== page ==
In a word: mutation.
If you step back and think about it, multicellular organisms are really, really complex systems. Different cells have to do different kinds of things and interact with each other, they form organized tissues and organs and so on. That much is obvious.
For all of this to work in concert, cells have to grow and divide (to replace dying cells) in a nice orderly fashion/at a nice orderly pace. Since that's a complicated process, lots of the genes in any given cell play a role in managing how long that cell lives/how fast it divides (i.e., cell cycle regulation).
So now, if DNA in a given cell gets mutated, there's a chance that mutation will hit one or more of these genes that are involved in cell cycle regulation. And you can imagine there are two extremes of what might happen: On one extreme, the mutation could mess up the cell cycle in such a way that it's broken (the cell can't grow/divide, things get screwed up, and it dies off); on the other extreme, the mutation could instead destabilize the cell cycle in such a way that it's "kicked into overdrive."
In the first example, we wouldn't observe the effect; the mutated cell would just die off, no big deal. But in the second example, with the cell cycle in overdrive, that cell would barrel ahead, growing fast and dividing faster than the cells around it. And since each of its child cells would have the same DNA and thus have the same "kicked into overdrive" mutation, they'd divide too quickly as well, and so would their children…and eventually you'd have a crazy mass of out-of-control cells. That's a tumor.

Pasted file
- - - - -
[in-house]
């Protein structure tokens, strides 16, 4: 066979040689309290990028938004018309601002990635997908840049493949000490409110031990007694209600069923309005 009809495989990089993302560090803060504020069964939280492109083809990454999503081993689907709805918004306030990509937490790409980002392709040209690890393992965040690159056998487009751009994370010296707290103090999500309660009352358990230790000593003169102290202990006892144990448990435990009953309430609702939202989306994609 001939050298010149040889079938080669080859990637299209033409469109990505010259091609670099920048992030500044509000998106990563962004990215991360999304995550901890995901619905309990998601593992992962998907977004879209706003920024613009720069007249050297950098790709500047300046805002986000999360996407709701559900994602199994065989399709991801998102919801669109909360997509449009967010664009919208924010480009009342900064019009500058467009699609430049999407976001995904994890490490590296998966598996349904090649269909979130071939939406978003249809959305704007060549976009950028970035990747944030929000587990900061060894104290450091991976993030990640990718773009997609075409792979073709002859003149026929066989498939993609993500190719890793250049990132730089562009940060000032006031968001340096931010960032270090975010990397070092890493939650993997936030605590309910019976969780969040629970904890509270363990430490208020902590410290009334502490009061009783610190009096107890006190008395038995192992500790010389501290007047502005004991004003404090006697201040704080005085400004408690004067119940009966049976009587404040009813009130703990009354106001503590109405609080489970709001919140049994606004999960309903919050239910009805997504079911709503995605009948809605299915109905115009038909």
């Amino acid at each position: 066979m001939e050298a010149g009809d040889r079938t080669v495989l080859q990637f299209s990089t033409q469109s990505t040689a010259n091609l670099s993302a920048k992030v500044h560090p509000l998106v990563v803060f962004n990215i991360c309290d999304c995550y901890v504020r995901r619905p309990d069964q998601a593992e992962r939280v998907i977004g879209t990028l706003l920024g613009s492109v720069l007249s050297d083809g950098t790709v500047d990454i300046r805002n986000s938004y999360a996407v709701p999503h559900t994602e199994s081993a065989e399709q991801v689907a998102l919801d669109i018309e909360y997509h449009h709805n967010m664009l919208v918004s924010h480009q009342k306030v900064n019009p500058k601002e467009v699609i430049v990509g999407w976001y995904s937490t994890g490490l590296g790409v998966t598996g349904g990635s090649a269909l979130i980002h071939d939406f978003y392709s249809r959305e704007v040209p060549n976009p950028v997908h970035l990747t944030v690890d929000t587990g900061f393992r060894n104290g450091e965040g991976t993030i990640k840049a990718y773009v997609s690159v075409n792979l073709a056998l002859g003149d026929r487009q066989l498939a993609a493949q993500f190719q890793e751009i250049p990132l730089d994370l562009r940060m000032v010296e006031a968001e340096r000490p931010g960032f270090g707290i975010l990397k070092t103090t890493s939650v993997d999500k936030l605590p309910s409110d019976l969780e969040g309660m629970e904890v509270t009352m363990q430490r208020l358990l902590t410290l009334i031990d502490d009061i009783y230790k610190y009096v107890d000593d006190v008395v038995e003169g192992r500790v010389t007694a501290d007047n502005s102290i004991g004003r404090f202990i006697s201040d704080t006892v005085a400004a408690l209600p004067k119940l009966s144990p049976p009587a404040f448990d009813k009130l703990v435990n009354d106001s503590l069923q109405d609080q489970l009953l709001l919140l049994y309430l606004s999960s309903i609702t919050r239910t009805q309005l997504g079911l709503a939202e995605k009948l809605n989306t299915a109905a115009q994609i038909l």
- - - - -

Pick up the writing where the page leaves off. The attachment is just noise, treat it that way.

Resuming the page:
p53 is a tumor suppressor because it effectively "sounds the alarm" when it notices DNA damage (mutation)—meaning, when it finds DNA damage, it initiates several processes to try and control/fix/stop it. This is important because if that DNA damage is like the second example above, it could lead to a cancer that harms or kills the whole organism.
If the p53 gene itself is mutated, then the cell has lost one of its major defenses against damaged DNA, and thus there's a much greater chance that a cancer-causing mutation in some other gene could go unchecked. That's why damaged p53 is found in lots of cancers: because the cell lost a big defense mechanism against cancer, and then cancer happened.